In an Outdoor Life exclusive, Fishing Editor Jerry Gibbs interviewed southern California bass angler Jed Dickerson on the death of Dottie, the legendary “world-record” largemouth bass of Dixon Lake. Dottie, nicknamed for a distinctive coloration below its jawline, has been the focus of a years-long quest by anglers intent on breaking the long-standing world record for the species. Caught and released by Dixon Lake angler Mac Weakley in 2006, Dottie weighed 25 pounds, 1 ounce. Dottie, and those who were obsessed with catching her, are featured in the June issue of Outdoor Life magazine. Here is Gibbs’ latest report:

Jed (Dickerson) had just finished a photo/filming session with National Geographic (with photog Tim Schick) for a several-part series they’re doing on the entire freshwater bass scene—tournaments to world record seekers. They’d wrapped up and had gone to lunch when Dickerson got the call from a ranger at Lake Dixon who said a bass fisherman on the lake had found a big, dead floater. Dickerson asked how big and if it had a black spot. The Ranger suggested that Dickerson have a look. He and the National Geographic crew ran back.

Dickerson knew that it was her. Word went out fast. “People began calling me, as if I’d just lost a family member,” said Dickerson. “Hell, this was the second best thing that could have happened to me…. [obviously the best being catching Dottie himself—alive] I’d been worried that somebody else might catch her, or somebody might find her just dead and claim he’d caught her. Now I can ease off a little.”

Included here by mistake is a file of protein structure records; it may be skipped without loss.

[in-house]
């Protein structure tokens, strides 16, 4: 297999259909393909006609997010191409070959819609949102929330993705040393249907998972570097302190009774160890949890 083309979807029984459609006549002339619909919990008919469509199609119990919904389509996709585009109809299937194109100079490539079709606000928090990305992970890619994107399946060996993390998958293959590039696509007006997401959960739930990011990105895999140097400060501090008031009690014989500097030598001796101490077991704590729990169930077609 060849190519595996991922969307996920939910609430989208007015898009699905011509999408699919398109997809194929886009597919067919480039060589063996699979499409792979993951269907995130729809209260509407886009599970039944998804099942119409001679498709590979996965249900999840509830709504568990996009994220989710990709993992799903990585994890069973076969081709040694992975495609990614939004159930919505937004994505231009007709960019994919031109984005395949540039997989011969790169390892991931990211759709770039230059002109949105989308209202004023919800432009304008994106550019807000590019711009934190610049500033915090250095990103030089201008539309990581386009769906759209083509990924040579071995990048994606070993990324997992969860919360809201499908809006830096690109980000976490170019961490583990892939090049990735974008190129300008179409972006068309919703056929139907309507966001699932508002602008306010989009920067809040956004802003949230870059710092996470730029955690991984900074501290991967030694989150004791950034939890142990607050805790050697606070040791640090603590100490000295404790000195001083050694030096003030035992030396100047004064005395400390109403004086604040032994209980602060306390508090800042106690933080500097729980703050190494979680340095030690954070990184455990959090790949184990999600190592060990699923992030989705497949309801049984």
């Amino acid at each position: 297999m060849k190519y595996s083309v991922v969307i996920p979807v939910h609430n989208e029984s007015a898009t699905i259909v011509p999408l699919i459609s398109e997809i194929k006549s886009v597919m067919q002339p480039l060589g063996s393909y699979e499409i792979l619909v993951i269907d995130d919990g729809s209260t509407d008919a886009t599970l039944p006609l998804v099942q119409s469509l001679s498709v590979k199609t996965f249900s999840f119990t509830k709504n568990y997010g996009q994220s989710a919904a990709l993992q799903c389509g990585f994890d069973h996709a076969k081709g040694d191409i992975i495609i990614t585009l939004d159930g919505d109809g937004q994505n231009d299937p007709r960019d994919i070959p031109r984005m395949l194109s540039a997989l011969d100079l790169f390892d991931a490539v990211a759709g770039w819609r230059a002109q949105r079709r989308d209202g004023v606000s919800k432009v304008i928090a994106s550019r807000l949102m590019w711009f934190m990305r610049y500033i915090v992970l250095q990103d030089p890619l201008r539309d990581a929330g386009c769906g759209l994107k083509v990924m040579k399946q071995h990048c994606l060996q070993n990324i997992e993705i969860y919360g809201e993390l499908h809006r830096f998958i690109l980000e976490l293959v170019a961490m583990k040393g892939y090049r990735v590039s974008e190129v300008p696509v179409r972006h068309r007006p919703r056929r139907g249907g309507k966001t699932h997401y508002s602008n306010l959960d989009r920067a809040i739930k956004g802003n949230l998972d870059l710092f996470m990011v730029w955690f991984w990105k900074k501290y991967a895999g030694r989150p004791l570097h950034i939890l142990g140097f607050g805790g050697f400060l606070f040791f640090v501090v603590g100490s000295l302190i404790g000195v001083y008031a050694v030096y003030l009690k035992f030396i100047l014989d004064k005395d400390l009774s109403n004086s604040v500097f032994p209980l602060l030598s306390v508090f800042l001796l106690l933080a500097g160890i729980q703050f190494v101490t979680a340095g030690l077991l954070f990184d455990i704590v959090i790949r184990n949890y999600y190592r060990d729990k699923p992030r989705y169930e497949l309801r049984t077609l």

How are the other guys? Buddah (Mike Winn) is happy. He’d been transferred up to Sacramento to develop a casino there and hasn’t been able to fish much.

Mac Weakly has been out straight working the casino locally and was delighted. He asked Dickerson if he was ready to start fishing Mission Viejo. That lake, by the way, is the private water open to lake residents only. Two years ago, The Basketeers (as Dickerson, Weakley and Winn have come to be known) rented a house there so they could legally fish. They faced all kinds of grief from other anglers fishing the lake, who were defending their turf.

Dottie looked as though she’d been dead only a day or two, Dickerson said. “She had definitely spawned this week; that’s what killed her,” he said. “Like I told you last month, I saw her in Trout Cove where she’d come, probably to feed up on trout or just nosing around for a nest site. Of course you couldn’t get her to eat then. So we’re into this current moon phase and she had to have spawned either at night and likely deep so we couldn’t find the nest. I had her pinned—I knew she was there but couldn’t see her. Her tail was pretty ragged from fanning.”

Dottie is frozen at Lake Dixon. State biologist, Mike Justi, who works Diamond Valley Reservoir is supposed to be coming to get her in order to study and age her. Dickerson hopes they’ll take her to a taxidermist.

Dickerson says he’ll finish fishing out the current moon at Dixon, then likely go to Diamond Valley Reservoir another lake that holds plenty of potential.

“I don’t know if we’re going to see a 25 (pounder) again anytime soon,” he concluded. “I can see Perry’s record falling, though. But then again, the gene pool’s still in Dixon.”—Jerry Gibbs